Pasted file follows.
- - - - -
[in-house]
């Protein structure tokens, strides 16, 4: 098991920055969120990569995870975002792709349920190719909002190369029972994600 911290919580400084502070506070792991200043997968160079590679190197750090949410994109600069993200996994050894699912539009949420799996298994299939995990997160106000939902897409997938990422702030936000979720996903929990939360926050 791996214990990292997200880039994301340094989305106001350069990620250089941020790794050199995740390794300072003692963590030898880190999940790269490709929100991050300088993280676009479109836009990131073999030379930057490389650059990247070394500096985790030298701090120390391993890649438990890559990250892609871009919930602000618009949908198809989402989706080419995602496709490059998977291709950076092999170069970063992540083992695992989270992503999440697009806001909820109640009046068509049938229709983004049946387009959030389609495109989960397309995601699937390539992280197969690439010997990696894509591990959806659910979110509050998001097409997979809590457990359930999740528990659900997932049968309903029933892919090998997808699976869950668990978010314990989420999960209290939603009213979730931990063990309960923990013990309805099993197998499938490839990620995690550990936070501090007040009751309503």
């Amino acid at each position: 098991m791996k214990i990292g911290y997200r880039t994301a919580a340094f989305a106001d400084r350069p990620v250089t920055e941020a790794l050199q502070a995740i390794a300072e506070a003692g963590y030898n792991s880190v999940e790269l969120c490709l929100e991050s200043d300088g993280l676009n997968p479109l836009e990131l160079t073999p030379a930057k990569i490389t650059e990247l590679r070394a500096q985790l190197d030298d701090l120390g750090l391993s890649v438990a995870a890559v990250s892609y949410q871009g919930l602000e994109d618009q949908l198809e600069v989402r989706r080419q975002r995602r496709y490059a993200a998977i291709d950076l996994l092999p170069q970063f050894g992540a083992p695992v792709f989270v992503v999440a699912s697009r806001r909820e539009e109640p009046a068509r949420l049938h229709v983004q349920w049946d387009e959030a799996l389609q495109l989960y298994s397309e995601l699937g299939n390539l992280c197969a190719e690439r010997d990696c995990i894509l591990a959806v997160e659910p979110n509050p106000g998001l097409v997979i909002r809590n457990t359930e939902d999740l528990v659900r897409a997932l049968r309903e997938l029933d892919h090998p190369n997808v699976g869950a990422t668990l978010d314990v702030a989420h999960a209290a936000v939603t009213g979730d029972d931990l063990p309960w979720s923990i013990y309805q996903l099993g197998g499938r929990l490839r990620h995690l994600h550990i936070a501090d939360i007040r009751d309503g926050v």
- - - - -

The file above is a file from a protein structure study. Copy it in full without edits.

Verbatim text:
[in-house]
């Protein structure tokens, strides 16, 4: 098991920055969120990569995870975002792709349920190719909002190369029972994600 911290919580400084502070506070792991200043997968160079590679190197750090949410994109600069993200996994050894699912539009949420799996298994299939995990997160106000939902897409997938990422702030936000979720996903929990939360926050 791996214990990292997200880039994301340094989305106001350069990620250089941020790794050199995740390794300072003692963590030898880190999940790269490709929100991050300088993280676009479109836009990131073999030379930057490389650059990247070394500096985790030298701090120390391993890649438990890559990250892609871009919930602000618009949908198809989402989706080419995602496709490059998977291709950076092999170069970063992540083992695992989270992503999440697009806001909820109640009046068509049938229709983004049946387009959030389609495109989960397309995601699937390539992280197969690439010997990696894509591990959806659910979110509050998001097409997979809590457990359930999740528990659900997932049968309903029933892919090998997808699976869950668990978010314990989420999960209290939603009213979730931990063990309960923990013990309805099993197998499938490839990620995690550990936070501090007040009751309503």
């Amino acid at each position: 098991m791996k214990i990292g911290y997200r880039t994301a919580a340094f989305a106001d400084r350069p990620v250089t920055e941020a790794l050199q502070a995740i390794a300072e506070a003692g963590y030898n792991s880190v999940e790269l969120c490709l929100e991050s200043d300088g993280l676009n997968p479109l836009e990131l160079t073999p030379a930057k990569i490389t650059e990247l590679r070394a500096q985790l190197d030298d701090l120390g750090l391993s890649v438990a995870a890559v990250s892609y949410q871009g919930l602000e994109d618009q949908l198809e600069v989402r989706r080419q975002r995602r496709y490059a993200a998977i291709d950076l996994l092999p170069q970063f050894g992540a083992p695992v792709f989270v992503v999440a699912s697009r806001r909820e539009e109640p009046a068509r949420l049938h229709v983004q349920w049946d387009e959030a799996l389609q495109l989960y298994s397309e995601l699937g299939n390539l992280c197969a190719e690439r010997d990696c995990i894509l591990a959806v997160e659910p979110n509050p106000g998001l097409v997979i909002r809590n457990t359930e939902d999740l528990v659900r897409a997932l049968r309903e997938l029933d892919h090998p190369n997808v699976g869950a990422t668990l978010d314990v702030a989420h999960a209290a936000v939603t009213g979730d029972d931990l063990p309960w979720s923990i013990y309805q996903l099993g197998g499938r929990l490839r990620h995690l994600h550990i936070a501090d939360i007040r009751d309503g926050v």